The Fox and the Child – a whimsical exploration of connections

fox and child togetherThis delightful film, created by Luc Jacquet and released in 2007, encourages students to consider the concept of belonging through an unlikely friendship. The English language version is narrated by Kate Winslet and, despite the slower than anticipated pace, captivates all students. Longer than a standard 50 minute lesson, every class who have begun viewing The Fox and the Child are very keen to ‘see how it ends’. An excellent opportunity for prediction exercises …

Fox and Child 5Consider using the opening ten minutes of the film as stimulus for creative writing – the tone and anticipation created by music engages students, whilst the narrative unfolds against a beautifully captured landscape. These activities have proven useful – students could:

  • suggest the age of the young girl

Fox and Child 3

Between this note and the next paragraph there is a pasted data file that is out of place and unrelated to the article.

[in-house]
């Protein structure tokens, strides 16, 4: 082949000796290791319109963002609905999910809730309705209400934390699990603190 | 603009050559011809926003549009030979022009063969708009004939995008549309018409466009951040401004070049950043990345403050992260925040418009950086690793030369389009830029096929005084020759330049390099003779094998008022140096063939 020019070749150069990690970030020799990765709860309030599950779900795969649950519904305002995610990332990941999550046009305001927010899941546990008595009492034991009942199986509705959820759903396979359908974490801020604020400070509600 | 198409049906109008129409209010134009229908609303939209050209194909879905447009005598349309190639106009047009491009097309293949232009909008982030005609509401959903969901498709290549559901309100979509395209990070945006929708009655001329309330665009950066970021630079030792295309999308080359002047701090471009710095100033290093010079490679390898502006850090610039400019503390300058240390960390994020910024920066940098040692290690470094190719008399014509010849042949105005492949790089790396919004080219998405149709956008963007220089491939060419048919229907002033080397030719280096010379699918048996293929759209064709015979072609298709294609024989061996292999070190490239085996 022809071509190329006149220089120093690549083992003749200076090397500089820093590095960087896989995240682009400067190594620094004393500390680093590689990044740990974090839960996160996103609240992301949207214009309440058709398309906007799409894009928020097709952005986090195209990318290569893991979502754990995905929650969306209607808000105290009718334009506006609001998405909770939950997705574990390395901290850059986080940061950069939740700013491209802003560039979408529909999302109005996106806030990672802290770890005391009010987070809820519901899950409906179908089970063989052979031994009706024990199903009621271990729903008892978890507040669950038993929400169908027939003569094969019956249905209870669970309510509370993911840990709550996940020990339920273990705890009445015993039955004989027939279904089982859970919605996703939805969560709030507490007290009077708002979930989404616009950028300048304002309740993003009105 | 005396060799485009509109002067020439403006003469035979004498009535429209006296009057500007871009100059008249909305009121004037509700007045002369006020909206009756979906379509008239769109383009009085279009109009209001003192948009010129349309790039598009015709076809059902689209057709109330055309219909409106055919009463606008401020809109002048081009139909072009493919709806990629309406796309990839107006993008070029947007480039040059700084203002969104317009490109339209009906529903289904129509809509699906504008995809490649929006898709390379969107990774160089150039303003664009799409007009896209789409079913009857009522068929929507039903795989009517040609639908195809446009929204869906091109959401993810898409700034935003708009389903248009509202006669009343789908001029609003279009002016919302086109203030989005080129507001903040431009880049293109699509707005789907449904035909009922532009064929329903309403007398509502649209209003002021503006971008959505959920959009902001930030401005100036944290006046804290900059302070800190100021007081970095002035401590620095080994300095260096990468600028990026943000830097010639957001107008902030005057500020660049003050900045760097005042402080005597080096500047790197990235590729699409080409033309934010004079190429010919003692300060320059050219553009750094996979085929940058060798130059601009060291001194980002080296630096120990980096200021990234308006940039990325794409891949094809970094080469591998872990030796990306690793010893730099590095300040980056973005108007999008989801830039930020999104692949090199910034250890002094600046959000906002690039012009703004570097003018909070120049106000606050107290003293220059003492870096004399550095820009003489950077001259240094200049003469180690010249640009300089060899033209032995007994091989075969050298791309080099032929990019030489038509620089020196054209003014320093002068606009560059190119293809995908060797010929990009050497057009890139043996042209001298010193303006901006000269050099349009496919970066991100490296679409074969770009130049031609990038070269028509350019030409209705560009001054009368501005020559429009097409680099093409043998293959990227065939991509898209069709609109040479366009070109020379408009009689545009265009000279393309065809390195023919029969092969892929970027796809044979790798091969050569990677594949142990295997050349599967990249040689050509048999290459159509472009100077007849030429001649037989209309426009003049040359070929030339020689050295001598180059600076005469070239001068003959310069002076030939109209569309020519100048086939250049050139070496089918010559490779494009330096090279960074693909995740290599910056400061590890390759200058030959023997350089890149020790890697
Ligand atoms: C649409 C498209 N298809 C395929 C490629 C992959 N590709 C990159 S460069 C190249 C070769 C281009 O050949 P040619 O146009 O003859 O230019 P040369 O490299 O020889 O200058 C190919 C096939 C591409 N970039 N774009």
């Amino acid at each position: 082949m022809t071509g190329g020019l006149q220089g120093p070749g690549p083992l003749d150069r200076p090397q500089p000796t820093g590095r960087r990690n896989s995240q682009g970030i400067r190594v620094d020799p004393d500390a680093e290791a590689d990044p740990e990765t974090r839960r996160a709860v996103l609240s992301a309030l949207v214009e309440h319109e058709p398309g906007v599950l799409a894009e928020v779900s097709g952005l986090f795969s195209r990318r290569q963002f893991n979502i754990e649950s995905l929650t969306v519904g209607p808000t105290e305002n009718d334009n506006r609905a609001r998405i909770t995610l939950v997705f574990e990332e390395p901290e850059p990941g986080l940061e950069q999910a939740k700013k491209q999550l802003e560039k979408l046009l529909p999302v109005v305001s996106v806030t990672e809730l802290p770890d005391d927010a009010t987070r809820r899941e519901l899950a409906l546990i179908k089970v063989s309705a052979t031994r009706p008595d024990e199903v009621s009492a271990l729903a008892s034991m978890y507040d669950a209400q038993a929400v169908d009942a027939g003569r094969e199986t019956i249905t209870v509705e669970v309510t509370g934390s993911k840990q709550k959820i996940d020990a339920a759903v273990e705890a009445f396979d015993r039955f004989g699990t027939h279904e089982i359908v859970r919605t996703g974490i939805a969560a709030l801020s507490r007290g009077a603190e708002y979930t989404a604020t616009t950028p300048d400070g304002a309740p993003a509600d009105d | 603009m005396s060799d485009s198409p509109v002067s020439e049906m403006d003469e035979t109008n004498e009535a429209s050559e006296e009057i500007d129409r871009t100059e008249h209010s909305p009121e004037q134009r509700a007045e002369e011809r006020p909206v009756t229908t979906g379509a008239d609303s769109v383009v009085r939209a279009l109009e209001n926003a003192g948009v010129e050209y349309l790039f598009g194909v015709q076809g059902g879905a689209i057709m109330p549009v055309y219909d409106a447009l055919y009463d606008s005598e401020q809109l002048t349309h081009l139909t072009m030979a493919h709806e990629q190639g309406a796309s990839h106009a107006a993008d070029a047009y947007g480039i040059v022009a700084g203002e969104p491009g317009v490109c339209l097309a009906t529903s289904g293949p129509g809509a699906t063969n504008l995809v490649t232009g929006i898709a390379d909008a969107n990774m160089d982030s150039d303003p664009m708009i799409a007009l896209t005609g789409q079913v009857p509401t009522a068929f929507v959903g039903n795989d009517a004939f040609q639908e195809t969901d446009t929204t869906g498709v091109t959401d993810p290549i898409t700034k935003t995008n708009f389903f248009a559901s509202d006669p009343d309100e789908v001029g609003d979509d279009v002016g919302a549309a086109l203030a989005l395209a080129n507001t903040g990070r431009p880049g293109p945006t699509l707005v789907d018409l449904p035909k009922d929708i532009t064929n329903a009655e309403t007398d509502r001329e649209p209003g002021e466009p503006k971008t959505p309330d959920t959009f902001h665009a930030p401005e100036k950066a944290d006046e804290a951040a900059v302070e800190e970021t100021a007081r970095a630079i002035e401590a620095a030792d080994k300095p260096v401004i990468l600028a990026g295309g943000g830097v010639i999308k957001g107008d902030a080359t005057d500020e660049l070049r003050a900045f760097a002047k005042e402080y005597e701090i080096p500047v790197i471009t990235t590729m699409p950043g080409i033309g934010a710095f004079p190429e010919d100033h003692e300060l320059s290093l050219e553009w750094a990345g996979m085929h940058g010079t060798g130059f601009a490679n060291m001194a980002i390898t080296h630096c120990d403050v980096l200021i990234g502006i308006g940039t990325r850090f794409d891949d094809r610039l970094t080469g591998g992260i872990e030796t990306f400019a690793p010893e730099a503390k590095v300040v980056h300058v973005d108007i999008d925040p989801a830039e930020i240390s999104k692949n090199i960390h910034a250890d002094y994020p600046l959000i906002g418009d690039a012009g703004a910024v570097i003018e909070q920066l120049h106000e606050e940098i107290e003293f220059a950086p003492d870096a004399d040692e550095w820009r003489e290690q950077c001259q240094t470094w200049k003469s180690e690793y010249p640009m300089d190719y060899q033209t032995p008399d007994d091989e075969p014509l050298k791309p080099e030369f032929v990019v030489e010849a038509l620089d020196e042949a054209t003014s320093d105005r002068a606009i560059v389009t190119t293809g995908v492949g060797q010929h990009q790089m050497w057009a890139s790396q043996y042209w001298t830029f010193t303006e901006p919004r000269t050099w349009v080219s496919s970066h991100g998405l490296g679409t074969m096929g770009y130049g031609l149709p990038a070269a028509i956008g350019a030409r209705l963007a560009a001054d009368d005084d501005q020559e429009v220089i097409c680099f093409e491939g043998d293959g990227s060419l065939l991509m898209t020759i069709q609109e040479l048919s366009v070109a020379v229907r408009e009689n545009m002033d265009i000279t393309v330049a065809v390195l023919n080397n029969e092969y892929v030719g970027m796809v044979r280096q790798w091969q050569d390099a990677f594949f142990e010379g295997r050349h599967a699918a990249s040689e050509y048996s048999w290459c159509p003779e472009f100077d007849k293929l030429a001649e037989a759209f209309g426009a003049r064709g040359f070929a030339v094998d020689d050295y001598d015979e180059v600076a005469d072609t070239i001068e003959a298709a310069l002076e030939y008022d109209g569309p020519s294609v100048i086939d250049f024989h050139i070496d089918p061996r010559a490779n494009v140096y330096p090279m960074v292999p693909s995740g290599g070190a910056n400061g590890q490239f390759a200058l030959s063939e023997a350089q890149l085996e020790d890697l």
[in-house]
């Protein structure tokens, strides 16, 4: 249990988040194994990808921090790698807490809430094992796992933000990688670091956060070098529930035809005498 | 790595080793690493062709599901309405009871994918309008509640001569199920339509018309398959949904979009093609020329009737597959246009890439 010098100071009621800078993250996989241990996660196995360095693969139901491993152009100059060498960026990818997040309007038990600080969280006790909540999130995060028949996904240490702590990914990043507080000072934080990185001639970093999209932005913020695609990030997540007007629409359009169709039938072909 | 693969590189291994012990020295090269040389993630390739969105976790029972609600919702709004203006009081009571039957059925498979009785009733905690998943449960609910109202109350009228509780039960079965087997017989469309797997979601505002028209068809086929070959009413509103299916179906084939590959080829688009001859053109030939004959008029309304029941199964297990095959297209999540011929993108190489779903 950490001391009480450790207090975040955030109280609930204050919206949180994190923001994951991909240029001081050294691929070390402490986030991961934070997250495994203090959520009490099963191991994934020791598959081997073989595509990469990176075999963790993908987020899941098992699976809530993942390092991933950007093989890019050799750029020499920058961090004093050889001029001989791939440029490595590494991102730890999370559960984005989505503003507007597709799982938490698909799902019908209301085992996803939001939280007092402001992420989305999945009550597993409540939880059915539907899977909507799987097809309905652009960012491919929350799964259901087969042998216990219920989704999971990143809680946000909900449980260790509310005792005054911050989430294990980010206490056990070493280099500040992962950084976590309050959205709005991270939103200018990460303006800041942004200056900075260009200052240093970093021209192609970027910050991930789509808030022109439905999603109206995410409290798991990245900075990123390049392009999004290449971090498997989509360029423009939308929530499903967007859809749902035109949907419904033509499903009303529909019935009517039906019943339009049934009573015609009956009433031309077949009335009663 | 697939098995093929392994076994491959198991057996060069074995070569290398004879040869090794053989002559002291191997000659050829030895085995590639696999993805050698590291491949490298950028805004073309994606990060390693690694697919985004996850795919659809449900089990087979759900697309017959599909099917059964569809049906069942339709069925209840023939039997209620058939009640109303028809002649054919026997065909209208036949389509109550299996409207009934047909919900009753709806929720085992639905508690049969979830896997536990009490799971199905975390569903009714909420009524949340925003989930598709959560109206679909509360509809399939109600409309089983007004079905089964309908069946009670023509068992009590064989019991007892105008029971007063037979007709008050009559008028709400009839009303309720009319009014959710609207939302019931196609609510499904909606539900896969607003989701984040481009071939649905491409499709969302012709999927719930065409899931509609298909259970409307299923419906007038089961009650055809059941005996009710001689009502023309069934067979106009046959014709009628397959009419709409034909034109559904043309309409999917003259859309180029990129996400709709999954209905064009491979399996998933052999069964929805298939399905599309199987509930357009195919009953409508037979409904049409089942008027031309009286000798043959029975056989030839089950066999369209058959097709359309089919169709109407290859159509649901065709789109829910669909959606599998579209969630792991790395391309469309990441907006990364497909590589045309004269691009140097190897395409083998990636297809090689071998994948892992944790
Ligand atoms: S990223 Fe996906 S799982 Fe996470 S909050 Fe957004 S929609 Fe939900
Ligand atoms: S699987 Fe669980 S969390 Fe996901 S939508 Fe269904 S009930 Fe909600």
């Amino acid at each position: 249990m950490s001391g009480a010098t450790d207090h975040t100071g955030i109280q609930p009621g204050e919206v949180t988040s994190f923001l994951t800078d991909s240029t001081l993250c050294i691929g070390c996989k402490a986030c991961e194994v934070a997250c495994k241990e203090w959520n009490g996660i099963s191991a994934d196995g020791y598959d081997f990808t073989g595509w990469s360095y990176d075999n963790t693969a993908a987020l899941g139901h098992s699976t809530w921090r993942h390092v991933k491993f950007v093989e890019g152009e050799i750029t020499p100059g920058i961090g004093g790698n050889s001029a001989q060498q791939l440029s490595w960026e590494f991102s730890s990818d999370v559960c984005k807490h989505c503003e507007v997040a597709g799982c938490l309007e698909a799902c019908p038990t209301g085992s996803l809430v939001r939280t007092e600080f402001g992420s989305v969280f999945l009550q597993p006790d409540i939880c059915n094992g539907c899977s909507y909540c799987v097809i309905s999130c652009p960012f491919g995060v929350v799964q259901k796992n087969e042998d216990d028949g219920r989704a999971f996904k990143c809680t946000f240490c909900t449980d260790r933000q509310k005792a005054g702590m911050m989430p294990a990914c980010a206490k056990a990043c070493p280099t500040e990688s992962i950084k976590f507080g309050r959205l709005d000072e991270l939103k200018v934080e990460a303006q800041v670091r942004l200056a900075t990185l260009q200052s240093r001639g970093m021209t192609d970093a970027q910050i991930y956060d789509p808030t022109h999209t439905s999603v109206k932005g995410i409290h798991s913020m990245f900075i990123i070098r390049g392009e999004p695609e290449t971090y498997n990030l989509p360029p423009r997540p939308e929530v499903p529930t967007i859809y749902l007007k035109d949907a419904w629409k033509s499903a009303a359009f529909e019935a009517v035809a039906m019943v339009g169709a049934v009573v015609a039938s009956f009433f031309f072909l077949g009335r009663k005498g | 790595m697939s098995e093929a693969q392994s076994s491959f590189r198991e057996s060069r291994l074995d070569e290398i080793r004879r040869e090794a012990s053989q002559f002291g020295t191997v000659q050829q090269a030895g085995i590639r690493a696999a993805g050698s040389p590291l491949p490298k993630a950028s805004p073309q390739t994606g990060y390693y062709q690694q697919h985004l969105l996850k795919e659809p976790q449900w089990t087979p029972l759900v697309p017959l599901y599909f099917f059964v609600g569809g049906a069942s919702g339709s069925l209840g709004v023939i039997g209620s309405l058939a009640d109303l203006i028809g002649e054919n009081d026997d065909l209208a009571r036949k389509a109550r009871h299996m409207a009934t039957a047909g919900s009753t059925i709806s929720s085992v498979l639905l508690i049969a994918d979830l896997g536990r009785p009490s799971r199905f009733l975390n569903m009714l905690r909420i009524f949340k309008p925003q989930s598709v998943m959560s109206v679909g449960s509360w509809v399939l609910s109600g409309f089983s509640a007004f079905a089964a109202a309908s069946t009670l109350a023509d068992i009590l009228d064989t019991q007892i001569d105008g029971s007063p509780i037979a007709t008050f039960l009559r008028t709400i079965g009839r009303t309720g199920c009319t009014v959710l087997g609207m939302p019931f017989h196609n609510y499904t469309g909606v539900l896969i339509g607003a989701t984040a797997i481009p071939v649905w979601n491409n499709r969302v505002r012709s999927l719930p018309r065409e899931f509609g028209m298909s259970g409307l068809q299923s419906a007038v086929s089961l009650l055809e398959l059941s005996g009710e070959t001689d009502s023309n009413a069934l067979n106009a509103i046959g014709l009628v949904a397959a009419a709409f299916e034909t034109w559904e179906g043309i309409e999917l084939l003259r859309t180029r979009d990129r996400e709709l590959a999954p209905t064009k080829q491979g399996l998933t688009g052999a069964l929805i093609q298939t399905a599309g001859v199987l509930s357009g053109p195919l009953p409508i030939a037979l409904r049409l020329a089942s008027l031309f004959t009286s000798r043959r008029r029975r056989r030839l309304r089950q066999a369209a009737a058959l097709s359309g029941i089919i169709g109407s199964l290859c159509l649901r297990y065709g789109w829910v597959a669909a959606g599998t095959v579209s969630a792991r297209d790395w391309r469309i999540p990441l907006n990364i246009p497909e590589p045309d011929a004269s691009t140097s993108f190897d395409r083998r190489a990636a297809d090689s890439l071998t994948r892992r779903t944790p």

• describe the forest – pause film at different moments and encourage students to consider noting specific items / elements that would appeal to each of the five senses
  • describe the season – again, aim to appeal to each sense

Fox and Child 1

  • ask: which aspects of belonging are suggested? shared experiences, taming the wild, unusual connections, individuality, acceptance, relationships, isolation … how might these shift between the continuum of belonging _________ not belonging? how could this inform your narrative structure?
  • pause on different frames that utilise specific camera shots and angles – describe in close detail, with a focus on the tension / suspense / emotion created

Fox and Child 1a

Fox and Child 2

Fox and Child 4

  • consider how to use short sentences and structure to add tension to their narrative
  • consider which language features would best provide a sense of wonder and companionship
  • contrast the prevailing Australian perspective of ‘fox’ as an introduced species and pest with northern hemisphere notions of ‘fox’ as an indigenous creature

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